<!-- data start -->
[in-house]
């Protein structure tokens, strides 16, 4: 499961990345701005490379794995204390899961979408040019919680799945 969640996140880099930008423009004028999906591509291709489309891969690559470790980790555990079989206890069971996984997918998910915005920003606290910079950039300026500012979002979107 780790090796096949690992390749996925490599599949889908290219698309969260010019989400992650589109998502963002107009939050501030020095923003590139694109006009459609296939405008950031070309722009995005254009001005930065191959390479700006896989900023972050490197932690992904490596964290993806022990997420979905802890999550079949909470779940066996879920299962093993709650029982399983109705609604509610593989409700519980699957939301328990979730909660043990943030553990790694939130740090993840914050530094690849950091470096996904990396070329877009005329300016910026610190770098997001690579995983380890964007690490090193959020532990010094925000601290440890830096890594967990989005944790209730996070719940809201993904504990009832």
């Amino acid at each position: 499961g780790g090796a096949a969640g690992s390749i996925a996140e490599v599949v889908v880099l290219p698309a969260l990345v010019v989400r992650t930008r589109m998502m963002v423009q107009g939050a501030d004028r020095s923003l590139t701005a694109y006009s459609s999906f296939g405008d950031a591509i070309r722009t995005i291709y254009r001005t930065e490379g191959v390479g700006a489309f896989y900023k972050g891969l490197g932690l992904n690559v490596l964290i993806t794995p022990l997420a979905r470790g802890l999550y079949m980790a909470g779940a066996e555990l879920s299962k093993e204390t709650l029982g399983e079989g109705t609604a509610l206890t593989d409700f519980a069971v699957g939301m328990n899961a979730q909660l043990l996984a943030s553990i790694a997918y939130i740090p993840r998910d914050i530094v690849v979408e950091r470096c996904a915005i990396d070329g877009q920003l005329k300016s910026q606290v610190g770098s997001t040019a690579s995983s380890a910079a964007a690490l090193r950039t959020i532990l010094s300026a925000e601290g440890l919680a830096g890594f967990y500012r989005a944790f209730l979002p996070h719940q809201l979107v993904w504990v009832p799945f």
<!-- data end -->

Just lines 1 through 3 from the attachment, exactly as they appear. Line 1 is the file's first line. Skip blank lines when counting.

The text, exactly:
[in-house]
């Protein structure tokens, strides 16, 4: 499961990345701005490379794995204390899961979408040019919680799945 969640996140880099930008423009004028999906591509291709489309891969690559470790980790555990079989206890069971996984997918998910915005920003606290910079950039300026500012979002979107 780790090796096949690992390749996925490599599949889908290219698309969260010019989400992650589109998502963002107009939050501030020095923003590139694109006009459609296939405008950031070309722009995005254009001005930065191959390479700006896989900023972050490197932690992904490596964290993806022990997420979905802890999550079949909470779940066996879920299962093993709650029982399983109705609604509610593989409700519980699957939301328990979730909660043990943030553990790694939130740090993840914050530094690849950091470096996904990396070329877009005329300016910026610190770098997001690579995983380890964007690490090193959020532990010094925000601290440890830096890594967990989005944790209730996070719940809201993904504990009832």
């Amino acid at each position: 499961g780790g090796a096949a969640g690992s390749i996925a996140e490599v599949v889908v880099l290219p698309a969260l990345v010019v989400r992650t930008r589109m998502m963002v423009q107009g939050a501030d004028r020095s923003l590139t701005a694109y006009s459609s999906f296939g405008d950031a591509i070309r722009t995005i291709y254009r001005t930065e490379g191959v390479g700006a489309f896989y900023k972050g891969l490197g932690l992904n690559v490596l964290i993806t794995p022990l997420a979905r470790g802890l999550y079949m980790a909470g779940a066996e555990l879920s299962k093993e204390t709650l029982g399983e079989g109705t609604a509610l206890t593989d409700f519980a069971v699957g939301m328990n899961a979730q909660l043990l996984a943030s553990i790694a997918y939130i740090p993840r998910d914050i530094v690849v979408e950091r470096c996904a915005i990396d070329g877009q920003l005329k300016s910026q606290v610190g770098s997001t040019a690579s995983s380890a910079a964007a690490l090193r950039t959020i532990l010094s300026a925000e601290g440890l919680a830096g890594f967990y500012r989005a944790f209730l979002p996070h719940q809201l979107v993904w504990v009832p799945f």